Thus far there is only one FDA-approved reason to prescribe sublingual buprenorphine products: opioid use disorder. Did this doctor prescribe for another reason? Since his practices were described as opioid use disorder treatment programs, this charge puzzles me.

I suppose he could have prescribed sublingual buprenorphine for pain, both because it works and because it’s less likely to be misused. I know the DEA frowns upon this and prefers patients with only pain and no opioid use disorder be prescribed the transdermal products, but I doubt this would be an offense that federal prosecutors would pursue. Besides, separating patients into “pain only” and “opioid use only” groups isn’t practical because of the large overlap.

Among the many complaints, the indictment said the medical records of patients were “superficial” and used cut- and -paste from prior notes.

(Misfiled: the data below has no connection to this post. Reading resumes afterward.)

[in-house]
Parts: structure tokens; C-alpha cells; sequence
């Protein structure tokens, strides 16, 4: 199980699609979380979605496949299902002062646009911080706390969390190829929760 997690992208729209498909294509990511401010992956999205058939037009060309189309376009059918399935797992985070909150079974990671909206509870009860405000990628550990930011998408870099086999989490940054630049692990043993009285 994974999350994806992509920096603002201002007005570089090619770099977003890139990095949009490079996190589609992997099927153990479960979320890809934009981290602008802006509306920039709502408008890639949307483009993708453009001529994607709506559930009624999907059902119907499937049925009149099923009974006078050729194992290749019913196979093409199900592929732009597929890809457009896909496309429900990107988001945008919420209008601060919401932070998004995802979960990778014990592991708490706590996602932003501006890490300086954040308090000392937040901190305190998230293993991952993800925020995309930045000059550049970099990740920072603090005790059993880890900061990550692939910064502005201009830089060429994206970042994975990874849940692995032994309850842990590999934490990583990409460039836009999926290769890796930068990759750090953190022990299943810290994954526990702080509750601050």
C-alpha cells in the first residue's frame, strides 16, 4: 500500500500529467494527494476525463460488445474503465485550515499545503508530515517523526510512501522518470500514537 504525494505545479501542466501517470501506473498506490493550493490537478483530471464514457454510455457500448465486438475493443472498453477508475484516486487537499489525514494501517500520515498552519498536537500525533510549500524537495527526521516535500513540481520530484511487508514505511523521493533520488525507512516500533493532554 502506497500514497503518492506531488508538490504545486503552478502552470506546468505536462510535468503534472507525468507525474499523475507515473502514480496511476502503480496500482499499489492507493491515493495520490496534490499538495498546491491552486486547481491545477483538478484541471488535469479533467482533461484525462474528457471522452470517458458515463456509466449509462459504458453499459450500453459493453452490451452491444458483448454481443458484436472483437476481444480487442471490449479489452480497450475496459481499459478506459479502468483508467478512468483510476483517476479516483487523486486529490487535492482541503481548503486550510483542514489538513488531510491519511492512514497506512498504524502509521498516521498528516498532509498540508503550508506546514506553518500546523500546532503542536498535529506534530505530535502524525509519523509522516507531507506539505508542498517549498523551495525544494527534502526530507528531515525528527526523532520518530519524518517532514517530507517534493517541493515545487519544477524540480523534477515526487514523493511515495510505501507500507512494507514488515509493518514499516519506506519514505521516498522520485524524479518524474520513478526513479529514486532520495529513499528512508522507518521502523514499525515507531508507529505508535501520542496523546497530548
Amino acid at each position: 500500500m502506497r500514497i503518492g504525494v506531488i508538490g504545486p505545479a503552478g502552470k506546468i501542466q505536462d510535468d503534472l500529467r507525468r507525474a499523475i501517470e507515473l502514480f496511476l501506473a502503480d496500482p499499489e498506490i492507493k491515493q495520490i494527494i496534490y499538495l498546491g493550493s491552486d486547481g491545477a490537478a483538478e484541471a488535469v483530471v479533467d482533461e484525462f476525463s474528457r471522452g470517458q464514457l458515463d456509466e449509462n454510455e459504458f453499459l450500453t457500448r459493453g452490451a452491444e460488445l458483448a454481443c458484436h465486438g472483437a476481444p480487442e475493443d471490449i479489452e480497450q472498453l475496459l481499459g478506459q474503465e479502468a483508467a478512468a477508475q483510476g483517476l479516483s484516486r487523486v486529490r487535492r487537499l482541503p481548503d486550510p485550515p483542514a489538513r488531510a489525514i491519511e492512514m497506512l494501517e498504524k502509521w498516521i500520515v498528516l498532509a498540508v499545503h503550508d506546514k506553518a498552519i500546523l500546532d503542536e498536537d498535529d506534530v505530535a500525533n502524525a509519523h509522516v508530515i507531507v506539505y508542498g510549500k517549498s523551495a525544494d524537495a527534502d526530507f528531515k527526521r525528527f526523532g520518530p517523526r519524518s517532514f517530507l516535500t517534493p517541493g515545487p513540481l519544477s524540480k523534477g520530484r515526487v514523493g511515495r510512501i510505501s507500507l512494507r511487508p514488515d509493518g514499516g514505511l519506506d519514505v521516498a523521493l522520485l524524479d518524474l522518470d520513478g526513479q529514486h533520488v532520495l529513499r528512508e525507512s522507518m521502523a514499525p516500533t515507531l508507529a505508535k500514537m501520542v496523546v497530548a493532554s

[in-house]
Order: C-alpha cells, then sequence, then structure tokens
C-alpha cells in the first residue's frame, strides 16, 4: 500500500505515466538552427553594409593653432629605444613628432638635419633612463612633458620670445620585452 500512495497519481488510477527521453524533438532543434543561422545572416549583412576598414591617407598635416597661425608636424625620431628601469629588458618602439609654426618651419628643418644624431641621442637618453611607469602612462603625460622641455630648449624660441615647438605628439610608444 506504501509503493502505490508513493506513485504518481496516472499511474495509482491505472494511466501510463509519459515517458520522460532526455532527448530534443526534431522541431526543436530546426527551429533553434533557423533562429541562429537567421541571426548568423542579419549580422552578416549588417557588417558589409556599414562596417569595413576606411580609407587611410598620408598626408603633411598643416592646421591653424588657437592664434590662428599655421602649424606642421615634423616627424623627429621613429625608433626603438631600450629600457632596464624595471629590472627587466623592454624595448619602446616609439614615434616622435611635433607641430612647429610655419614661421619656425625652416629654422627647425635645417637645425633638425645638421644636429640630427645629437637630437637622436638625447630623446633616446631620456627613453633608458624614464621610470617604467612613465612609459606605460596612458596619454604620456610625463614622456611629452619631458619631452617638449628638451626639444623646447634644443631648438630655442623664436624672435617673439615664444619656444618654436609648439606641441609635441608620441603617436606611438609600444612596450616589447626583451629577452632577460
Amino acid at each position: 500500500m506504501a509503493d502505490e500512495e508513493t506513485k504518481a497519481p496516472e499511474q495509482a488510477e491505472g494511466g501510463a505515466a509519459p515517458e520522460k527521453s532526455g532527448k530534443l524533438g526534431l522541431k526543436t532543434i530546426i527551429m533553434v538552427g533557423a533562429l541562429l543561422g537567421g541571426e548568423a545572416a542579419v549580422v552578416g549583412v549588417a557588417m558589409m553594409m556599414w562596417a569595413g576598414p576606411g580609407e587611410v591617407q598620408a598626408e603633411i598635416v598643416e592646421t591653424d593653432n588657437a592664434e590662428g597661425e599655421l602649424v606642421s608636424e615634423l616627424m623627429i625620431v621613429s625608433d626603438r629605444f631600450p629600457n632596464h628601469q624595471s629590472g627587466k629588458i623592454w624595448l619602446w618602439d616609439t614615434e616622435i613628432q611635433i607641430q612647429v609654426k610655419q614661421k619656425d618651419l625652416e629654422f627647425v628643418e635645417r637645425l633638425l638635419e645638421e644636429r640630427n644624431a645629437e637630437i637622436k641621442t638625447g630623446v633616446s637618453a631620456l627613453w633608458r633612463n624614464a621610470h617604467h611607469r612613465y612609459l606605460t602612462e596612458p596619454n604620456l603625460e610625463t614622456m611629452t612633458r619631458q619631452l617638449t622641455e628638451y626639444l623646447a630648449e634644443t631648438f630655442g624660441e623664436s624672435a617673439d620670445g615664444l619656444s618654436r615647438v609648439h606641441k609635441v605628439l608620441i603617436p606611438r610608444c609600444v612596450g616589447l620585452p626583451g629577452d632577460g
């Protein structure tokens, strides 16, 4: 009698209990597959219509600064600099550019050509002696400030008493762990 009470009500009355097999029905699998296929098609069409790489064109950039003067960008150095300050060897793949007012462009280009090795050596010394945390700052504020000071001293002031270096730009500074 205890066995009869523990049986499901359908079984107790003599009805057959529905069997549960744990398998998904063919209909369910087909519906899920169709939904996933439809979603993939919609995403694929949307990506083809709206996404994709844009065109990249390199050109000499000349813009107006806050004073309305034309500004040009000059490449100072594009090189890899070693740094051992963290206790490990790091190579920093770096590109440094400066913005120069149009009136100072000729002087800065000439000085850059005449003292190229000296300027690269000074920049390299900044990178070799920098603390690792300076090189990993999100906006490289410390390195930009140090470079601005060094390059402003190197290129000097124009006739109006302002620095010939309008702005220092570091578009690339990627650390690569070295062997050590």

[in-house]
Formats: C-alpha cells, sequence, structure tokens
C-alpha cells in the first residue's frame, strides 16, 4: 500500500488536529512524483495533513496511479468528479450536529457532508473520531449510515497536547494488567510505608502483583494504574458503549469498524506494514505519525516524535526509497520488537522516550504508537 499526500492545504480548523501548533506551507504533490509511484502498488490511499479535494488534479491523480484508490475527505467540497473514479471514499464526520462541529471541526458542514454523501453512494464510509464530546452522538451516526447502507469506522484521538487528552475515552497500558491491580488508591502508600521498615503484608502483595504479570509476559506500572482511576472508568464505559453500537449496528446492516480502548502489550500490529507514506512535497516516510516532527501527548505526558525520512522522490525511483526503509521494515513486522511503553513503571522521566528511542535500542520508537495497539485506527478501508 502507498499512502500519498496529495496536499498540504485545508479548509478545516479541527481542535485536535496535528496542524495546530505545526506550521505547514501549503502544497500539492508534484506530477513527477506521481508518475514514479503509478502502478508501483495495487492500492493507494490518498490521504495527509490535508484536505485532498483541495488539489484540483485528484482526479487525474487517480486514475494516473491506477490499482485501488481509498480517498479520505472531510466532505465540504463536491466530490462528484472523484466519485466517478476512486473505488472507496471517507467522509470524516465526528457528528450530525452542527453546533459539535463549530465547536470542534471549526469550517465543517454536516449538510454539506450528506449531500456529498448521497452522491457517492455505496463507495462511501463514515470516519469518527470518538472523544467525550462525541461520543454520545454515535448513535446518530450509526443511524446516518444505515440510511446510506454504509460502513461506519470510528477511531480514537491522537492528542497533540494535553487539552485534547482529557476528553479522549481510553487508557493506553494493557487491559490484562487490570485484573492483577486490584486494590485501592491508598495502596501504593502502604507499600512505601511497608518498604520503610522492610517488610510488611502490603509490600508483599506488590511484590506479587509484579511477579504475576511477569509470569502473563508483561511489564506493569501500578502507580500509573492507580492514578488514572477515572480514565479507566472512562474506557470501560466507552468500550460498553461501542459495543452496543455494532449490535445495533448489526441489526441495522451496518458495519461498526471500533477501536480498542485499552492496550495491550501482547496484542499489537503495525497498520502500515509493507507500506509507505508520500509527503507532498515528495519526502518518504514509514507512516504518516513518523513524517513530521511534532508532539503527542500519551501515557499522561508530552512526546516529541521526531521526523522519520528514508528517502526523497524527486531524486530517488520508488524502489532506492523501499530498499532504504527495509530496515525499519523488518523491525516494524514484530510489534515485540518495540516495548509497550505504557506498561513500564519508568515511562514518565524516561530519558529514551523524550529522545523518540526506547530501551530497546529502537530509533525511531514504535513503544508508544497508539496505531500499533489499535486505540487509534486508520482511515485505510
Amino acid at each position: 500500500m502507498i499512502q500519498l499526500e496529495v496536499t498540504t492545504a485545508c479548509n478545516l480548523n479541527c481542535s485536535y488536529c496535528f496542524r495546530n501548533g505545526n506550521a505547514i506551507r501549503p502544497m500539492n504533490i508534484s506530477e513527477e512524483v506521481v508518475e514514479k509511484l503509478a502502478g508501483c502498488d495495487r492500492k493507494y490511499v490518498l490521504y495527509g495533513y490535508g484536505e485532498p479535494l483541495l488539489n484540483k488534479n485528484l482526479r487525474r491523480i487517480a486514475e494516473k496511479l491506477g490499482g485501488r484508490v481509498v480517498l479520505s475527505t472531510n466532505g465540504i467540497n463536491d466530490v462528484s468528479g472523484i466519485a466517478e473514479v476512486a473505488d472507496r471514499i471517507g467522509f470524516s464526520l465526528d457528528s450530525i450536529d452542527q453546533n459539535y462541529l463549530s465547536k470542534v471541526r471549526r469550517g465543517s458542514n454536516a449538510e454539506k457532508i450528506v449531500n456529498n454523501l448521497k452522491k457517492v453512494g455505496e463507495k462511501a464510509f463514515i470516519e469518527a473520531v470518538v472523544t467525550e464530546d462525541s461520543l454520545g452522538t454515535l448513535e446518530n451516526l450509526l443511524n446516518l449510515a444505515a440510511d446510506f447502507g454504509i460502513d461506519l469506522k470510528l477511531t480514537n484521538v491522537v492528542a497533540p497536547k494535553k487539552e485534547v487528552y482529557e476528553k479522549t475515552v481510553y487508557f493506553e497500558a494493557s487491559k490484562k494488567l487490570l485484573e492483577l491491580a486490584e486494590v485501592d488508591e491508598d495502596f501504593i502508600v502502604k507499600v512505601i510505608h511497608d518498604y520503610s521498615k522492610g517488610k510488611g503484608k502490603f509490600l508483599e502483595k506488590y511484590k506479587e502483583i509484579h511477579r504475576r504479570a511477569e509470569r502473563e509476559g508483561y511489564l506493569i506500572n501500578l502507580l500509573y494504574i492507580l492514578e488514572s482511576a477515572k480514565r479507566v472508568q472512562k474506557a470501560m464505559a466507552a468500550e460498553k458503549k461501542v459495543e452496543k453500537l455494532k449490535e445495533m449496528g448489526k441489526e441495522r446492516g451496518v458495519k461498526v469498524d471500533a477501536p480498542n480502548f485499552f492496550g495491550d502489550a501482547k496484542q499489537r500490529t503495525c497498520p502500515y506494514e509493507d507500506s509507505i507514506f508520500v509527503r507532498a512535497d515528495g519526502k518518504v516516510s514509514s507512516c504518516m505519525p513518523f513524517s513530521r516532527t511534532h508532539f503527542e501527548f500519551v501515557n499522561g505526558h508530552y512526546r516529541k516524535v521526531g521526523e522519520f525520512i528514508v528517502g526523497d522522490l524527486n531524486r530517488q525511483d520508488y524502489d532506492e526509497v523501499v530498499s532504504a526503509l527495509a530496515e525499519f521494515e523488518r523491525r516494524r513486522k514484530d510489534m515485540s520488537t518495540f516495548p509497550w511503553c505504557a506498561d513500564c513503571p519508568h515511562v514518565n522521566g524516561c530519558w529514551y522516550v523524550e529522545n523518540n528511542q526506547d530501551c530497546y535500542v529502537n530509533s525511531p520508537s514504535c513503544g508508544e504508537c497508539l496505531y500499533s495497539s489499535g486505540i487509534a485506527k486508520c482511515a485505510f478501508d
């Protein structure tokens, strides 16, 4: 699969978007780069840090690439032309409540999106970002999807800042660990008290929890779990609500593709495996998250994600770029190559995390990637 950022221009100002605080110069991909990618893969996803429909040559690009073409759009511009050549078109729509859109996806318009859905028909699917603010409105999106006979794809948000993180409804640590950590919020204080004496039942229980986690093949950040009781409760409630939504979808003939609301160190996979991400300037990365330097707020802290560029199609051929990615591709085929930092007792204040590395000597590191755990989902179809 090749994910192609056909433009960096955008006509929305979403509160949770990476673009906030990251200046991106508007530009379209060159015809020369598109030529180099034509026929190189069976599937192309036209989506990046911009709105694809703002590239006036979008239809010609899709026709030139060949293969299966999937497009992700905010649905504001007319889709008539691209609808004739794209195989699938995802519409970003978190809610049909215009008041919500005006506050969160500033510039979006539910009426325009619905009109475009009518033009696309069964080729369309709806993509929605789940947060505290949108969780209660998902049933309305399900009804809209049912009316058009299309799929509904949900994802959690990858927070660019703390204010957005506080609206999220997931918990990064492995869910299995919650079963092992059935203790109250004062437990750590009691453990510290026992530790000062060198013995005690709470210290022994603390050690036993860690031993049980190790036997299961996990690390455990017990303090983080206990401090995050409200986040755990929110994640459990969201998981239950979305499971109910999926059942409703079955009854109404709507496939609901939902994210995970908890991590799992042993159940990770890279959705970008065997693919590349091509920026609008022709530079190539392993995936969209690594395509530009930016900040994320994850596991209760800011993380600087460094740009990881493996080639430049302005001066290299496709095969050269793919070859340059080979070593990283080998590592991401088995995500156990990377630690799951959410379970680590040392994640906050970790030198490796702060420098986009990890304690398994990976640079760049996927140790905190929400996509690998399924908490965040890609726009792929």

I’ve blogged about this before. Many of the office-based notes I get from other providers contain obvious cut-and-paste documentation. It’s very common. It’s irritating to get pages and pages of notes on a patient, only to realize there’s very little information there, only repetition. It’s poor documentation and unethical. I am reminded of the notes I got from a local buprenorphine provider that described the patient as having “abdomen consistent with 8-month pregnancy,” for over a year.

Physicians do this because it saves them time and allows “upbilling.” Insurance companies and Medicaid pay on the intensity of the office visit, and if the doctor includes extensive history and physical exam components at each visit, they get paid more. Rather than take the time of doing an extensive review of systems and exam each visit, unethical providers will cut and paste from prior visits. Of course, if the doctors don’t perform what they’ve documented, it’s insurance fraud.

But these practices didn’t accept insurance or Medicaid, which brings me to the next part of the indictment: that the doctor had a “cash only” practice. That is, patients paid for their visits with cash, check, debit/credit cards even if they had insurance or Medicaid. So, these practices couldn’t commit insurance fraud, if they didn’t even participate in insurance programs.